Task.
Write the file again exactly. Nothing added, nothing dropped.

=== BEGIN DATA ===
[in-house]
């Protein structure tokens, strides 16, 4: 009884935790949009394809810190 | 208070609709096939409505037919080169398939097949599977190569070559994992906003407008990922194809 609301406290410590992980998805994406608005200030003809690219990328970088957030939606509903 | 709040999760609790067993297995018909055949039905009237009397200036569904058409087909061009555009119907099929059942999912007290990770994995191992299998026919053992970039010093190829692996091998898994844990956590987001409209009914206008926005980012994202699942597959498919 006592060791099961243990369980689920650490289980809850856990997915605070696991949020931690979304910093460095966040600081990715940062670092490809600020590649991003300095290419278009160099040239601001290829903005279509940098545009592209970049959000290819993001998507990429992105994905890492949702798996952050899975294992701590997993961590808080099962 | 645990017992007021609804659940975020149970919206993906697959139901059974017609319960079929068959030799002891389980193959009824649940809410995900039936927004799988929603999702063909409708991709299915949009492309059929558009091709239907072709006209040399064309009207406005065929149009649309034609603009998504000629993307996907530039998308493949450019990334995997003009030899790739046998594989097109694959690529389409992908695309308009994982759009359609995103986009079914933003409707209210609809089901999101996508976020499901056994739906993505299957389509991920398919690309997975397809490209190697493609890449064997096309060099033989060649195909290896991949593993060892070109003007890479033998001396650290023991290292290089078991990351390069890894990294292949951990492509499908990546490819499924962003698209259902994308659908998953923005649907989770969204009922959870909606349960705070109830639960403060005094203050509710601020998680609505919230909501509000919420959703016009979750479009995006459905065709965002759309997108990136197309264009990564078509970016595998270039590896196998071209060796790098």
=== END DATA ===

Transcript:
[in-house]
């Protein structure tokens, strides 16, 4: 009884935790949009394809810190 | 208070609709096939409505037919080169398939097949599977190569070559994992906003407008990922194809 609301406290410590992980998805994406608005200030003809690219990328970088957030939606509903 | 709040999760609790067993297995018909055949039905009237009397200036569904058409087909061009555009119907099929059942999912007290990770994995191992299998026919053992970039010093190829692996091998898994844990956590987001409209009914206008926005980012994202699942597959498919 006592060791099961243990369980689920650490289980809850856990997915605070696991949020931690979304910093460095966040600081990715940062670092490809600020590649991003300095290419278009160099040239601001290829903005279509940098545009592209970049959000290819993001998507990429992105994905890492949702798996952050899975294992701590997993961590808080099962 | 645990017992007021609804659940975020149970919206993906697959139901059974017609319960079929068959030799002891389980193959009824649940809410995900039936927004799988929603999702063909409708991709299915949009492309059929558009091709239907072709006209040399064309009207406005065929149009649309034609603009998504000629993307996907530039998308493949450019990334995997003009030899790739046998594989097109694959690529389409992908695309308009994982759009359609995103986009079914933003409707209210609809089901999101996508976020499901056994739906993505299957389509991920398919690309997975397809490209190697493609890449064997096309060099033989060649195909290896991949593993060892070109003007890479033998001396650290023991290292290089078991990351390069890894990294292949951990492509499908990546490819499924962003698209259902994308659908998953923005649907989770969204009922959870909606349960705070109830639960403060005094203050509710601020998680609505919230909501509000919420959703016009979750479009995006459905065709965002759309997108990136197309264009990564078509970016595998270039590896196998071209060796790098």